birdsong

RCE_2431A White-Winged Crossbill makes a landing.

Willow and I were up into the mountains once work was complete.

The day with bright sunshine reached 10°c. The snow, in the valley bottom, is melting with nowhere to go. Big puddles reflect the blue sky. Soon the frost will come out of the ground and the water will be absorbed where it can do some good.

_LME0075Sun halo. Caused by ice crystals in the air.

Willow and I walked a frozen snowmobile path into the mountains. The birds, numerous, chirped in unison, but most refused to be seen. It’s hard to consider yourself a smart animal in their company, under the spruce, rock and snow while they rule from above, laughing at our plight nature inflicted.

CRW_0012A Pine Siskin, responsible for the trees going ‘zzzweeeet’!

Once off the path I sunk up to my knee. I remembered being young, setting off in the morning in the cold, before the sun cleared the mountains, walking easy on top of the snow, only to find the same snow soft once the afternoon took over, and having to slog back slowly home, taking twice the time for the same distance.

RCE_2442.jpgColour among the buds.

I kept the windows open on the ride home listening for song.

CRW_0015A couple of Crossbills commission last years’ copious cone crop.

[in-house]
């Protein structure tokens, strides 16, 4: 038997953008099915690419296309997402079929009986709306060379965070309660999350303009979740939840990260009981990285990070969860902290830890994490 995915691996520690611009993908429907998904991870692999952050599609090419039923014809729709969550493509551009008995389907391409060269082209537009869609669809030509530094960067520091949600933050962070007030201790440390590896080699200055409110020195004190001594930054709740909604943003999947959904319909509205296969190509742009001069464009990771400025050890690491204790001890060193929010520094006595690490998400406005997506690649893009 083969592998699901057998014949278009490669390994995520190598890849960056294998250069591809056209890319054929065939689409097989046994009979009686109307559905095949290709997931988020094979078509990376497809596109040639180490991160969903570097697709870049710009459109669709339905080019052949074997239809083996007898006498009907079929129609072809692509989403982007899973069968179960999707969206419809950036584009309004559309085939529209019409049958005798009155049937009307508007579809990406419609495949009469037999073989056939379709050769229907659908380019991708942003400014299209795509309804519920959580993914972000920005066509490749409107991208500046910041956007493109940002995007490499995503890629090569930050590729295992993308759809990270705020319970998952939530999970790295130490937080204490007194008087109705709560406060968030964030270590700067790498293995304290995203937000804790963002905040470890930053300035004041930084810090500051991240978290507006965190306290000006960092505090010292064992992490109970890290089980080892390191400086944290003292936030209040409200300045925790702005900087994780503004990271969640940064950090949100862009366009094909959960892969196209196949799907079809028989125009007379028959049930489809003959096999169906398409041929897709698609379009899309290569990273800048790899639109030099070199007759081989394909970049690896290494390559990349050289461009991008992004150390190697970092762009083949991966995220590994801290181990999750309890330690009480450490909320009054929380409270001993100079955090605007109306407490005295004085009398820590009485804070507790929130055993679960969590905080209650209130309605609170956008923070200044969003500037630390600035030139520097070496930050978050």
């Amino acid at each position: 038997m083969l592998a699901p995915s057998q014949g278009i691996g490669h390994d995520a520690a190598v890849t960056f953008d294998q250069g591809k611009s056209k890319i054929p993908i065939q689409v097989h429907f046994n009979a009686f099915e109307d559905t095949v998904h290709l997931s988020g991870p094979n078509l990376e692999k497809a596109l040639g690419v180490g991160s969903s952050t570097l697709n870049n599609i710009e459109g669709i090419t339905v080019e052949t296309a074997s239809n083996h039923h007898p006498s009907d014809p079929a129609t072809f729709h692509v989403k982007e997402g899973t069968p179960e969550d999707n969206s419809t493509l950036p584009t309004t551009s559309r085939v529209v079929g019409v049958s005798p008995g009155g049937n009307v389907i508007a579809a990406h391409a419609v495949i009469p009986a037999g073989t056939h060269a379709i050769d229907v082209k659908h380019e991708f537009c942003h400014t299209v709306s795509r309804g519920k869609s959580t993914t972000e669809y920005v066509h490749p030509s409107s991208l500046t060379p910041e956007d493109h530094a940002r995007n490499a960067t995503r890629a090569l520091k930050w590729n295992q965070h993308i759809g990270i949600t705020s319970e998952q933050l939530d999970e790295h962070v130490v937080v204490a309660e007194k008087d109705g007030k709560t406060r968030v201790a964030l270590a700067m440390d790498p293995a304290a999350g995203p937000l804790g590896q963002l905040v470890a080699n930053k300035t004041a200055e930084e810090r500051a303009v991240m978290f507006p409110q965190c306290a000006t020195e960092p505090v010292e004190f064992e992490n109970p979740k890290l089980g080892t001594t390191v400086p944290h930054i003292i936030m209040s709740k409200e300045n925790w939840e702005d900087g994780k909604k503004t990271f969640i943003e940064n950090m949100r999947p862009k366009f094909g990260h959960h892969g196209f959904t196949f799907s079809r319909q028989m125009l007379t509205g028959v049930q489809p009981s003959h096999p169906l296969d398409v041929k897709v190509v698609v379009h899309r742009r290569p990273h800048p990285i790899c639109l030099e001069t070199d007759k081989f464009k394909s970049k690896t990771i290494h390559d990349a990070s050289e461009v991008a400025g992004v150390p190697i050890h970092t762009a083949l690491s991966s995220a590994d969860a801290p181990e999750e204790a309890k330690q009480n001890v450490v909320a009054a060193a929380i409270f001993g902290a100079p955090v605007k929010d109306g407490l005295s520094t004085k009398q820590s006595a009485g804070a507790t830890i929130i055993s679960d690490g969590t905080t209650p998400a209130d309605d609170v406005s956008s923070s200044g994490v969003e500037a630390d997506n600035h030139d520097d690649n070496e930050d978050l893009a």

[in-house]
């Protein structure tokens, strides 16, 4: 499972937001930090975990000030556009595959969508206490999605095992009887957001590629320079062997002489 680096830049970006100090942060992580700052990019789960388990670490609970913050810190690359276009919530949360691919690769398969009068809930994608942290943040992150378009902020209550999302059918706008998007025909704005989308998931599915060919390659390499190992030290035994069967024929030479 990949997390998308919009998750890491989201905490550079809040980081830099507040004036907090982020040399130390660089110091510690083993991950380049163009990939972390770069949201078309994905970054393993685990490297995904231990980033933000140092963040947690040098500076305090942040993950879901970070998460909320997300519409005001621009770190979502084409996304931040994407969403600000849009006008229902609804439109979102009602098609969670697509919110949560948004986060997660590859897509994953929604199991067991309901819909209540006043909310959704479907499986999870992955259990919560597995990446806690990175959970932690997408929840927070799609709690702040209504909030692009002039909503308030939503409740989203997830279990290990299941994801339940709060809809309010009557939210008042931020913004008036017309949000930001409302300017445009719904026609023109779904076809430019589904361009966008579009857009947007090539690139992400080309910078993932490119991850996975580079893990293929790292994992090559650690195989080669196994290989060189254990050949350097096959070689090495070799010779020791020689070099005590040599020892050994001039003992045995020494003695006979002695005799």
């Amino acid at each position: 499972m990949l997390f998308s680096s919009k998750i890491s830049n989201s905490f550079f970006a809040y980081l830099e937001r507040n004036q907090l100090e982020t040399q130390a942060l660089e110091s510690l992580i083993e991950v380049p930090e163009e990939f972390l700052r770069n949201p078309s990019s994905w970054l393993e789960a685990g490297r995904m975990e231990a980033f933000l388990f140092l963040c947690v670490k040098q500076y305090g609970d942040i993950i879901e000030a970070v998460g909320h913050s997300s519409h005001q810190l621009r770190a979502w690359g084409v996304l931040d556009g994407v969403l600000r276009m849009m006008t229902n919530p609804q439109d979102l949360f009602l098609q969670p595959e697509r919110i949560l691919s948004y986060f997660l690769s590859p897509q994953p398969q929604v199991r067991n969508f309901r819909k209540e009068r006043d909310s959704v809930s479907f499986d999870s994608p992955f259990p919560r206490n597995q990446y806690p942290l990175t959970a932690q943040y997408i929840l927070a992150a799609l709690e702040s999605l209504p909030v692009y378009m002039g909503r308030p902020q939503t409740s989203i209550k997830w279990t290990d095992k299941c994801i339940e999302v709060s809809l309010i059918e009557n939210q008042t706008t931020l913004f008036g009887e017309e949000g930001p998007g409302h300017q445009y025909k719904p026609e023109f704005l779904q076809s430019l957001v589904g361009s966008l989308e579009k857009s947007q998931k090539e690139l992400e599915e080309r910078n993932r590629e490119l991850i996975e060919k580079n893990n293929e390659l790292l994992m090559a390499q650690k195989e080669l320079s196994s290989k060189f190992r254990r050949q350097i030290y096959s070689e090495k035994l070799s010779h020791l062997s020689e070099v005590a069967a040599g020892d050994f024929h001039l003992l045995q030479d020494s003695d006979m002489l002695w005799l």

Very fine morning.

6 thoughts on “birdsong

  1. Jim R

    Saturday was a beautiful day. The snow cover was about all melted except for piles left in places by plows. Last night we got a surprise 2” of new snow. It was quite pretty as it stuck to everything. Today it melted quickly. The sun in warm.

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  2. mountaincoward

    I actually have a method of walking so I can stay on top of fairly soft snow most of the time (although sometimes I break through and eventually it gets so soft even I sink through) – a friend of mine told me I walk like a fairy last time he saw me do it! 😉

    So, do you have a kind of permafrost there that the ground stays hard until a certain time of year and doesn’t allow any permeation of meltwater?

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    1. underswansea

      Hi Carol, you will have to teach me the walk. I am like a bull moose with skinny legs busting through to my knee.

      The frost stays in the ground until mid April sometimes. During that time the water has no where to go and we have to watch for flooding.

      Take care.

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